Habitat fragmentation and landscape topology may influence the genetic structure and connectivity between natural populations. Six microsatellite loci were used to infer the population structure of 35 populations (N = 788) of the alpine Arabian burnet moth Reissita simonyi (Lepidoptera, Zygaenidae) in Yemen and Oman. Due to the patchy distribution of larval food plants, R. simonyi is not continuously distributed throughout the studied area and the two recognized subspecies of this endemic species (Reissita s. simonyi/R. s. yemenicola) are apparently discretely distributed. All microsatellites showed prevalence of null alleles and therefore a thorough investigation of the impact of null alleles on different population genetic parameters (FST, inbreeding coefficients, and Population Graph topologies) is given. In general, null alleles reduced genetic covariance and independence of allele frequencies resulting in a more connected genetic topology in Population Graphs and an overestimation of pairwise FST values and inbreeding coefficients. Despite the presence of null alleles, Population Graphs also showed a much higher genetic connectivity within subspecies (and lower genetic differentiation, via FST) than between; supporting existing taxonomic distinction. Partial Mantel tests showed that both geo- graphical distance and altitude were highly correlated with the observed distribution of genetic structure within R. simonyi. In conclusion, we identified geographical and altitudinal distances in R. simonyi as well as an intervening desert area to be the main factors for spatial genetic structure in this species and show that the taxonomic division into two subspecies is confirmed by genetic analysis.
Patterns of spatial genetic structure produced following the expansion of an invasive species into novel habitats reflect demographic processes that have shaped the genetic structure we see today. We examined 359 individuals from 23 populations over 370 km within the James River Basin of Virginia, USA as well as four populations outside of the basin. Population diversity levels and genetic structure was quantified using several analyses. Within the James River Basin there was evidence for three separate introductions and a zone of secondary contact between two distinct lineages suggesting a relatively recent expansion within the basin. Microstegium vimineum possesses a mixed-mating system advantageous to invasion and populations with low diversity were found suggesting a recent founder event and self-fertilization. However, surprisingly high levels of diversity were found in some populations suggesting that out-crossing does occur. Understanding how invasive species spread and the genetic consequences following expansion may provide insights into the cause of invasiveness and can ultimately lead to better management strategies for control and eradication.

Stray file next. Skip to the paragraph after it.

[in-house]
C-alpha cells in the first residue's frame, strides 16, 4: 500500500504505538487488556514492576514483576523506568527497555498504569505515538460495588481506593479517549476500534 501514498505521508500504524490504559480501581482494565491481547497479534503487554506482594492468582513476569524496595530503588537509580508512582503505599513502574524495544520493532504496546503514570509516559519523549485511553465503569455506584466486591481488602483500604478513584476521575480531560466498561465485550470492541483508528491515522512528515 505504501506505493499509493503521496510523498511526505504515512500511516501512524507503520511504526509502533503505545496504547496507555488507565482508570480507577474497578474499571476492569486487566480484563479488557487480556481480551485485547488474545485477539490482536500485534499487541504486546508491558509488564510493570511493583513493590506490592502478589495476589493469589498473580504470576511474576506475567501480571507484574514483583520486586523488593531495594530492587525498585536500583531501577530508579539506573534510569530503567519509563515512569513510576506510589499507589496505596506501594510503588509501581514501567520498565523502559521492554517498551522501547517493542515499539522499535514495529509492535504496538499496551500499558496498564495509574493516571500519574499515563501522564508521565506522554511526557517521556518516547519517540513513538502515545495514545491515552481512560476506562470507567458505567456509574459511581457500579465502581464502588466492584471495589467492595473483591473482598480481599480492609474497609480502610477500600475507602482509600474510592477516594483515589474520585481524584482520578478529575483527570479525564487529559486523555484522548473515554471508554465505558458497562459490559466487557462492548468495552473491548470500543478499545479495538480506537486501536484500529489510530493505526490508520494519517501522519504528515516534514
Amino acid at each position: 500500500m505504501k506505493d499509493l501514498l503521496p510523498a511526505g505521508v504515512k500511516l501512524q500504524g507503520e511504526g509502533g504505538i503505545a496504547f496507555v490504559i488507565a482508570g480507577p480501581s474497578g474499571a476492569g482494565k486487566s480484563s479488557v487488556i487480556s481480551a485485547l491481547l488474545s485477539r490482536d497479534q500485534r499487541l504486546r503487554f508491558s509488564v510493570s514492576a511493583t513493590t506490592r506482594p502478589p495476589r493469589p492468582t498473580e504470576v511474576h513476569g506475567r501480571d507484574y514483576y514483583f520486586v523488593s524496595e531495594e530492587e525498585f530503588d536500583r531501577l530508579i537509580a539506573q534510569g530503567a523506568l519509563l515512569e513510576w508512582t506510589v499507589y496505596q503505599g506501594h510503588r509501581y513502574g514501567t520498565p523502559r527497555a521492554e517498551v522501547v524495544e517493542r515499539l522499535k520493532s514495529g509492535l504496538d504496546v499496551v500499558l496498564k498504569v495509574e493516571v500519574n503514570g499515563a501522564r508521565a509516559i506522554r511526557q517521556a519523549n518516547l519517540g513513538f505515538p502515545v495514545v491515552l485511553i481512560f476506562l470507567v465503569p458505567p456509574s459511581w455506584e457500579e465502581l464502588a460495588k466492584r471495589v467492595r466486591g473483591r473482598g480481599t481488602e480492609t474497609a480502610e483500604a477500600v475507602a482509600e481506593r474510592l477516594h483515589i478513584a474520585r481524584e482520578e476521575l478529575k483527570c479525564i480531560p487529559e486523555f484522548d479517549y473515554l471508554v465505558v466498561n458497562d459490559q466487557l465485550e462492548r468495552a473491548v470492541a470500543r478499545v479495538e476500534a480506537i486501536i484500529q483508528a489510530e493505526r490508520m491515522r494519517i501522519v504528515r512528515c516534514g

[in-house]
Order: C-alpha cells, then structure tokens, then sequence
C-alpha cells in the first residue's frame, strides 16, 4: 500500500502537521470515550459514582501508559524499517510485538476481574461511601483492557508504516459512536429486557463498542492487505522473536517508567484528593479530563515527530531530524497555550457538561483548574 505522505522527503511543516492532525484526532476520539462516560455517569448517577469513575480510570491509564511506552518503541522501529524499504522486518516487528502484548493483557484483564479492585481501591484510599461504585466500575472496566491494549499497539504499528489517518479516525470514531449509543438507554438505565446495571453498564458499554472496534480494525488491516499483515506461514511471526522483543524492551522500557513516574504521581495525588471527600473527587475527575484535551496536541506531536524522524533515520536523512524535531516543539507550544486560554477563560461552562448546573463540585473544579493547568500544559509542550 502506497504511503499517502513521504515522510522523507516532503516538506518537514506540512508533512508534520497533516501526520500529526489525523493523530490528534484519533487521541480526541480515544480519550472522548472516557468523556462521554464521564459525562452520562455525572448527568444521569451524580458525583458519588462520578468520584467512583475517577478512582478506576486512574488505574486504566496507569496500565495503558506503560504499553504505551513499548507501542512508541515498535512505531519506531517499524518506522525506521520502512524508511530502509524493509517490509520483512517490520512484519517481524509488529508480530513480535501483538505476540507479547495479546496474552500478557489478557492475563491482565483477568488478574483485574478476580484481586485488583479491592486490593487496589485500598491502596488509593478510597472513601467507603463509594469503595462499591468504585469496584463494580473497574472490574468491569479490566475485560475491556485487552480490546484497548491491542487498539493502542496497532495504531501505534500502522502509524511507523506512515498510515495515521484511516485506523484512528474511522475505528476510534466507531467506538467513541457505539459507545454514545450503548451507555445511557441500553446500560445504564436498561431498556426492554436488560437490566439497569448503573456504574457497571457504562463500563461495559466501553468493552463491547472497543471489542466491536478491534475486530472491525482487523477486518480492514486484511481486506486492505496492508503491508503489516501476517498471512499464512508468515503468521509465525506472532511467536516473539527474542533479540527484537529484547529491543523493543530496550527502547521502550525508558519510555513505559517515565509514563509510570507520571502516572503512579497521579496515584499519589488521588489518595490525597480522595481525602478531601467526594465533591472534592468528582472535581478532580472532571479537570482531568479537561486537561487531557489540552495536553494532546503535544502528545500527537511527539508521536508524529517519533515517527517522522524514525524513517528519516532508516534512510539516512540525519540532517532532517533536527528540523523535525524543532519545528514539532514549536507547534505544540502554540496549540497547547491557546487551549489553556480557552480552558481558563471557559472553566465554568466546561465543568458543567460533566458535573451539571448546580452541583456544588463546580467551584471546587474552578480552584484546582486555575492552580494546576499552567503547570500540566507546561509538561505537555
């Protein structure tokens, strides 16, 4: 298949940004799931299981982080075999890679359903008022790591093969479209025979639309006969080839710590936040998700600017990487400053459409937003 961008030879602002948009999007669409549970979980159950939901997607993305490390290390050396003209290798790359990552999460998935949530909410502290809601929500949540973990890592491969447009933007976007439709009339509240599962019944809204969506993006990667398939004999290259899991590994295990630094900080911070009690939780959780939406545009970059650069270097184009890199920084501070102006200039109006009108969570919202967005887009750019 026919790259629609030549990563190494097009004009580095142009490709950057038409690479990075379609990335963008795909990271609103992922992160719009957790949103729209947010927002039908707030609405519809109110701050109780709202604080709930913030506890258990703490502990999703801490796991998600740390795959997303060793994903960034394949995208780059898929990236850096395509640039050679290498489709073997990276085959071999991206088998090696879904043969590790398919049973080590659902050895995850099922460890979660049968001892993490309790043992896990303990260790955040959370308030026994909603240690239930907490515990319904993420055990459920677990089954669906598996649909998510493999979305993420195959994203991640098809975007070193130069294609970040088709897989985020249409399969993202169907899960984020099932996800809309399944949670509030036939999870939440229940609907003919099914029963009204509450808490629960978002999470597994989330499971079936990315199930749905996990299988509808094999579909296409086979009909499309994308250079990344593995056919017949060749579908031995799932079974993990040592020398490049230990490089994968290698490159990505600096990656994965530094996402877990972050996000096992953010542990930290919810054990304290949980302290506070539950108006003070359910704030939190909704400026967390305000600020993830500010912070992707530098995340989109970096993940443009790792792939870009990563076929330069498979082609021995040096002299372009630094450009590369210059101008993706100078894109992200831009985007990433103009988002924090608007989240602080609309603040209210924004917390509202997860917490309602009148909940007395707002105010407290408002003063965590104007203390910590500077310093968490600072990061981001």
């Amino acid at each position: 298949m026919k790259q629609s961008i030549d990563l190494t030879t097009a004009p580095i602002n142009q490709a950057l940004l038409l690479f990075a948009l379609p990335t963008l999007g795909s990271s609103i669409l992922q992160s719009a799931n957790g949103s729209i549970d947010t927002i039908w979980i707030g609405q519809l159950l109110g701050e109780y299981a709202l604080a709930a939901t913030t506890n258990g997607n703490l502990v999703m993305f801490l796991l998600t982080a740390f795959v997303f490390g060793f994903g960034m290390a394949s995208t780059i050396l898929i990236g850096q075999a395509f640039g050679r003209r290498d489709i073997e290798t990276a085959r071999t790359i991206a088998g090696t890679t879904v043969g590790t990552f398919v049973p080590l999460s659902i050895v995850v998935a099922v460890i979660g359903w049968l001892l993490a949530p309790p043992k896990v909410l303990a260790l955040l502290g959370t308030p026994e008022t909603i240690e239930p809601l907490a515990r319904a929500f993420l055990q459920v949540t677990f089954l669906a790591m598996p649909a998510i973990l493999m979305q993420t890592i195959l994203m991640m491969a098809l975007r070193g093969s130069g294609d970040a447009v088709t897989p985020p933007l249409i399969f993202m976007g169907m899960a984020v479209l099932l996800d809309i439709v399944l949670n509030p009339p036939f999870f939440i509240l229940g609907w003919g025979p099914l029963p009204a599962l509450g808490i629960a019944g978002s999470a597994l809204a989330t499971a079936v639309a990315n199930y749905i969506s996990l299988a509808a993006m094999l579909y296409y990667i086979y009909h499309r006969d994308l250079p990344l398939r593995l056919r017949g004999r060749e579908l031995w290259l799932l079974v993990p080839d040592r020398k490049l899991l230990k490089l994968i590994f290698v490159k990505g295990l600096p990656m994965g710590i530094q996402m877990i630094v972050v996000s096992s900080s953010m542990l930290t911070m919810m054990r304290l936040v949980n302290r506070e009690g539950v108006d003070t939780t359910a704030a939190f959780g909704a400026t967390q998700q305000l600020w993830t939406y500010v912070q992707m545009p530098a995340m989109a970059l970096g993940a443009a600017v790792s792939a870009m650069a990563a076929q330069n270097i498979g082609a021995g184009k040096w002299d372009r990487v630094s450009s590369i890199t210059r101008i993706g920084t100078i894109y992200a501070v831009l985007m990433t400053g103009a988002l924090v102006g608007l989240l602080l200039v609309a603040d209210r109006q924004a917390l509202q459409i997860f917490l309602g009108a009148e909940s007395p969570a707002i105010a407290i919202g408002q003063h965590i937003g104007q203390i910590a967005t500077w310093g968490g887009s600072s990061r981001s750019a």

Landscape genetics is a burgeoning field of interest that focuses on how site-specific factors influence the distribution of genetic variation and the genetic connectivity of individuals and populations. In this manuscript, we focus on two methodological extensions for landscape genetic analyses: the use of conditional genetic distance (cGD) derived from population networks and the utility of extracting potentially confounding effects caused by correlations between phylogeographic history and contemporary ecological factors. Individual-based simulations show that when describing the spatial distribution of genetic variation, cGD consistently outperforms the traditional genetic distance measure of linearized FST under both 1- and 2-dimensional stepping stone models and Cavalli-Sforza and Edward’s chord distance Dc in 1-dimensional landscapes. To show how to identify and extract the effects of phylogeographic history prior to embarking on landscape genetic analyses, we use nuclear genotypic data from the Sonoran desert succulent Euphorbia lomelii (Euphrobiaceae), for which a detailed phylogeographic history has previously been determined. For E. lomelii, removing the effect of phylogeographic history significantly influences our ability to infer both the identity and the relative importance of spatial and bio-climatic variables in subsequent landscape genetic analyses. We close by discussing the utility of cGD in landscape genetic analyses.